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BLUES BARGAIN. Rocker Eric Sardinas is one bad motorscooter and he's riding into Tucson for a show you can catch for a mere 10 bucks.

His latest CD, Devil's Train, is a collection of blistering blues numbers. If you're into blues, this guy will just blow you away, because his music is unique to the point that even Sardinas seems to have a hard time describing it.

"I play slide. I play blues, but it's rock and roll blues I play my own way," said Sardinas, who will be playing Saturday night at Nimbus Brewing and Tap Room.

Sardinas, who made the comments in one of a number of gushing articles that accompanied his press packet, added, "I grew up listening to R&B and Motown and I started playing when I was about 6. I just gravitated toward that, you know."

As far as Devil's Train goes, Sardinas defends its razor-sharp edge.

"It's an aggressive record, but it's from the heart," he said. "I have utmost respect for the traditional blues, and no matter how hard the music gets you can always hear the key ingredients of blues in these tracks."

Eric Sardinas, presented by Terry O' Productions, starts at 8 p.m. Saturday at Nimbus, 3850 E. 44th St. (Go south on the Palo Verde Overpass, take your first left on to 44th Street and follow the signs.) For more information, call 745-9175.

OLD PUEBLO POET. Make a date this weekend with one of the best known poets in Tucson.

Richard Shelton is recognized nationally and internationally and has published numerous books of poetry, and is the recipient of a number of prizes and awards, including the Western States Book Award for Creative Non-Fiction in 1992 for Going Back to Bisbee.

Shelton, whose poetry has been translated into Spanish, French, Swedish, Polish and Japanese, was one of the driving forces behind the UA Poetry Center, instrumental in helping to create a place that is uniquely designed around poetry.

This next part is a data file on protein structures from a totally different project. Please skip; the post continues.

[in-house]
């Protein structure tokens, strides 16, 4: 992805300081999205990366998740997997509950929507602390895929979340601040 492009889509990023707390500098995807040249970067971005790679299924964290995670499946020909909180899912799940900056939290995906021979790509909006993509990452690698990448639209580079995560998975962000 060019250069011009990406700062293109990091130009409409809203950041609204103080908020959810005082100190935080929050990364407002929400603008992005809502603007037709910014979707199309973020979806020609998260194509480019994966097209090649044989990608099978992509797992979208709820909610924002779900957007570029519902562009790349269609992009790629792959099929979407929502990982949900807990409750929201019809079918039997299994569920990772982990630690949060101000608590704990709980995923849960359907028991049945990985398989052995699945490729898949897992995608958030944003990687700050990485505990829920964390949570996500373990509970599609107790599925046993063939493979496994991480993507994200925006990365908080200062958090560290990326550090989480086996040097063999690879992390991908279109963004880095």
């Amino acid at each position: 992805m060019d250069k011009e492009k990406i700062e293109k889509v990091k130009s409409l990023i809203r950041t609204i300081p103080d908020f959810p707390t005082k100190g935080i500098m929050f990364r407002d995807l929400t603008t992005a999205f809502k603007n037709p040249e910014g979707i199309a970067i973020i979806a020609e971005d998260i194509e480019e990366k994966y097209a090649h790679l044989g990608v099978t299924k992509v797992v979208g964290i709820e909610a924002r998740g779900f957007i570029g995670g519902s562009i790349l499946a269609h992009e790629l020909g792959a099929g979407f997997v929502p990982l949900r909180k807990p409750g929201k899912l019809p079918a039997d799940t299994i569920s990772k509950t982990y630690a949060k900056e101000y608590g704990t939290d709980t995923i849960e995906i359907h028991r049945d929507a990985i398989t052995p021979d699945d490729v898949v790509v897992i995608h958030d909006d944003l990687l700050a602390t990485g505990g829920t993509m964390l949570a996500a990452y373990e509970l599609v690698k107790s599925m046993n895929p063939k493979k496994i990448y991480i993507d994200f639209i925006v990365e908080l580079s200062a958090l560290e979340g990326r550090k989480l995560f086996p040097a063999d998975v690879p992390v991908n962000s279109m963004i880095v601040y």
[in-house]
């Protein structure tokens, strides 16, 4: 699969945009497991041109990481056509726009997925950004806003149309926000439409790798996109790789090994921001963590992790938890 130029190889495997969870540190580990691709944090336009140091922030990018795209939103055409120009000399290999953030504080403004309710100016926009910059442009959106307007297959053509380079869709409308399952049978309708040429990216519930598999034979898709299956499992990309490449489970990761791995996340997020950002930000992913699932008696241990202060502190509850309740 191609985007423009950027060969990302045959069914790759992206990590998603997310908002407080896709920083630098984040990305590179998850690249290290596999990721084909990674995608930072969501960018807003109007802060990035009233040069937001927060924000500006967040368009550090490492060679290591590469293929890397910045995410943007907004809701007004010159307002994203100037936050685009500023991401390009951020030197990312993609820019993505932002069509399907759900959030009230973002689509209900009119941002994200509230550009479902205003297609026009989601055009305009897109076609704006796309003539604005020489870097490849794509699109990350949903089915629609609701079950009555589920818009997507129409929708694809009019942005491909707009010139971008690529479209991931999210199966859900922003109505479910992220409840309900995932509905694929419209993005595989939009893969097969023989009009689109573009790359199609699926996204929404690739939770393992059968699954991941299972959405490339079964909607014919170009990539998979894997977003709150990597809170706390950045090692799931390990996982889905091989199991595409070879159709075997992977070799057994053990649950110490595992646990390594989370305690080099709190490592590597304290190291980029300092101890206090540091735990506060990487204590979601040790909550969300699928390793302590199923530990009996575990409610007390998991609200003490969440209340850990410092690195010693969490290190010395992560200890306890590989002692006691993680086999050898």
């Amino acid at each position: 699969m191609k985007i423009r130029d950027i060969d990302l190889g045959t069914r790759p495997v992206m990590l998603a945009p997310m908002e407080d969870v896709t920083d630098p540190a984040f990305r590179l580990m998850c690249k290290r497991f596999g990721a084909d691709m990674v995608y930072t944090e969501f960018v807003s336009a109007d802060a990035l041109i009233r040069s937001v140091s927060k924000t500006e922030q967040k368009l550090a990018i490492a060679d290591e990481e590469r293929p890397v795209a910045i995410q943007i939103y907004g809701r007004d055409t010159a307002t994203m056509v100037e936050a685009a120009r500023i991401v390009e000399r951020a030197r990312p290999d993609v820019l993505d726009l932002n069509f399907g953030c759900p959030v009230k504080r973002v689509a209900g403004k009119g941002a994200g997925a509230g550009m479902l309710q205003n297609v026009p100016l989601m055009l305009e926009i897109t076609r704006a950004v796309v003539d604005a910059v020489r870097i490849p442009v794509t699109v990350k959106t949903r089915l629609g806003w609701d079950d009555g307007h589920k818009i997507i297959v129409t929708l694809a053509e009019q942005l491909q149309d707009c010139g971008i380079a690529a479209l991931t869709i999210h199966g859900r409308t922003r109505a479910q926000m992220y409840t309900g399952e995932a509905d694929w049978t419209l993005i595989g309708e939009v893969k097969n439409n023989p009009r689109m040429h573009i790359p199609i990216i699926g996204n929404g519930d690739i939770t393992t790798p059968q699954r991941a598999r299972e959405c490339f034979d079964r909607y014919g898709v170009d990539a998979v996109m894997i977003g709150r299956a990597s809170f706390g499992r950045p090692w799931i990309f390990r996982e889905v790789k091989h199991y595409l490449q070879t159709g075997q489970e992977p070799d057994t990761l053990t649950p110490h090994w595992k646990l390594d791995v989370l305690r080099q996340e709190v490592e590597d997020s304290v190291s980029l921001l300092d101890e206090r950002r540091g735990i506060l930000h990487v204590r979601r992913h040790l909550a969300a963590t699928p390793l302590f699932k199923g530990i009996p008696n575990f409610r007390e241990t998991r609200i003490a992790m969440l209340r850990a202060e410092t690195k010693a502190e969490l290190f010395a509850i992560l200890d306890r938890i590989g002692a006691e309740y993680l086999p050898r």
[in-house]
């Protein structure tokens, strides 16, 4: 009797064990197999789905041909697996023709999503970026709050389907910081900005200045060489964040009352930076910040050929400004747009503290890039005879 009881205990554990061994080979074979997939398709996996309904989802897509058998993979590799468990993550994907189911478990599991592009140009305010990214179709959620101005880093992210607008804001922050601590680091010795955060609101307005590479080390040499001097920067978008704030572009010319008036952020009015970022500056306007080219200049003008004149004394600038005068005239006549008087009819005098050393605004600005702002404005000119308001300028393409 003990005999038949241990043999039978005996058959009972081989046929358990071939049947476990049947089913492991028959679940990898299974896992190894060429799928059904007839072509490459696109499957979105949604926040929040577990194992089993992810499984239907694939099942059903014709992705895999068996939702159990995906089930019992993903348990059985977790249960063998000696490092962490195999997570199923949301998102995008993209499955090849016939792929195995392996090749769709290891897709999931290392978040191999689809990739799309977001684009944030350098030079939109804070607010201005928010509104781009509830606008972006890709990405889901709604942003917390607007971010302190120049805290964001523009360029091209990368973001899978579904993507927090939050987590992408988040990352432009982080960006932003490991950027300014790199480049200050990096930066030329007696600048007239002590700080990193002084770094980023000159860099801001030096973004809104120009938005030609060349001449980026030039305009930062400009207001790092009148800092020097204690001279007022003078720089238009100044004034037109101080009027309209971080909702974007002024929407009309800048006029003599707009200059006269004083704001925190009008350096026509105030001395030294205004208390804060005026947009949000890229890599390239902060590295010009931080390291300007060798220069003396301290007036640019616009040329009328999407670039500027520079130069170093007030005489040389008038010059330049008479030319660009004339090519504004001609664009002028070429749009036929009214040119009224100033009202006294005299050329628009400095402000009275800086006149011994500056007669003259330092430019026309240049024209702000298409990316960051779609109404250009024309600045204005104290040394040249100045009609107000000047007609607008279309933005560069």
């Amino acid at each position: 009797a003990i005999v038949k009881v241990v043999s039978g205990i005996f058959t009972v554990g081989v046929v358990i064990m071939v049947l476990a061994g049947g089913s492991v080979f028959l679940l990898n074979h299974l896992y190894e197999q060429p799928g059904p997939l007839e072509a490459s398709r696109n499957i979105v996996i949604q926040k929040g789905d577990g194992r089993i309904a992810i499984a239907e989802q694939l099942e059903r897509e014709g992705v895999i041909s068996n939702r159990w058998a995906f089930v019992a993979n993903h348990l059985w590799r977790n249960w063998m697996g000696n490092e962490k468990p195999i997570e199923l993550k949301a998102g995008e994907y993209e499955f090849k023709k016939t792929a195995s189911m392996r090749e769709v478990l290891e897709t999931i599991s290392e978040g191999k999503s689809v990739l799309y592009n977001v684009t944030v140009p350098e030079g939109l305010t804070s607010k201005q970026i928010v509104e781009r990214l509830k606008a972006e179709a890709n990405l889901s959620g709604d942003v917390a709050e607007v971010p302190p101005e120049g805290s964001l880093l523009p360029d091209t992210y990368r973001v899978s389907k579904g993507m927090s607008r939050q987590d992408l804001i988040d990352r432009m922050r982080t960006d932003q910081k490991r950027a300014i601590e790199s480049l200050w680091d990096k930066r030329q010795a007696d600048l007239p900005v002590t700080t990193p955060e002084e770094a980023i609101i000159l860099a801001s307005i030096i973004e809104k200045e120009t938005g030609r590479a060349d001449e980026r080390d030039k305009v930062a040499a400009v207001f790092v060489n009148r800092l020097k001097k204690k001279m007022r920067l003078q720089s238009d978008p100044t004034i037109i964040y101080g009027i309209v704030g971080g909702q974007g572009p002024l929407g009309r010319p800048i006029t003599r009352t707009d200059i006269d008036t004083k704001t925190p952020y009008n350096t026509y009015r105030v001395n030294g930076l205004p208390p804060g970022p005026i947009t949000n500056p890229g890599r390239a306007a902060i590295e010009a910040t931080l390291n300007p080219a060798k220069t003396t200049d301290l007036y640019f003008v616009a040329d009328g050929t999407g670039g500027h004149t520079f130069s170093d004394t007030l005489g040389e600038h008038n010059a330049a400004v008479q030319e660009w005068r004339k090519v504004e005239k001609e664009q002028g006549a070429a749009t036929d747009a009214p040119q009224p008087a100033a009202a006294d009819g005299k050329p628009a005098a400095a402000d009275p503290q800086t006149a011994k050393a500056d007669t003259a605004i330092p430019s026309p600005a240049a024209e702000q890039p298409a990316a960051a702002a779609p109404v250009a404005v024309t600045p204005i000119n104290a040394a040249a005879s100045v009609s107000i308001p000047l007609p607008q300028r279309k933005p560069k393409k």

He has taught at the UA since 1960, most recently as a Regents Professor in the Department of English. His students include many from his 20-plus years as a poetry workshop teacher in the Arizona prisons.

His poetry and prose cover a wide range of life, bringing into focus the details of an elaborate canvas.

An open reading follows Shelton's reading from 6 to 8 p.m. on Sunday in the basement of Sharky's Urban Sports Grill at the corner of University and Euclid. For more information, call 360-5269.

ARTS FOR ALL (EYE) OPENER. Afi-Tiombe Kambon is an actress, writer, storyteller and historian.

Combining her 20 years of research in slave history with her acting skills, she presents two original plays, An Extra Cup of Molasses and Black Diamond.

The plays--which kick off Arts for All's winter-spring schedule--are set in the era of slavery but their overall themes are translated into many contemporary social issues.

As Kambon presents her theatrical experience, the audience gains a better understanding of the barriers experienced with a disability in a multicultural environment. Afi-Tiombe will also perform at a student matinee The Dream Flower, a story geared to young audiences to encourage better racial harmony and a better understanding between boys and girls.

Performance begin at 10 a.m. and 7:30 p.m. Friday at the Berger Performing Arts Center, 1200 W. Speedway Blvd. Arts for All events offer wheelchair accessibility, audio description, tactile tours and ASL interpretation. For reservations, or to make arrangements for special needs, phone 622-4100, ext. 204, or e-mail artsmanager@artsforallinc.org.

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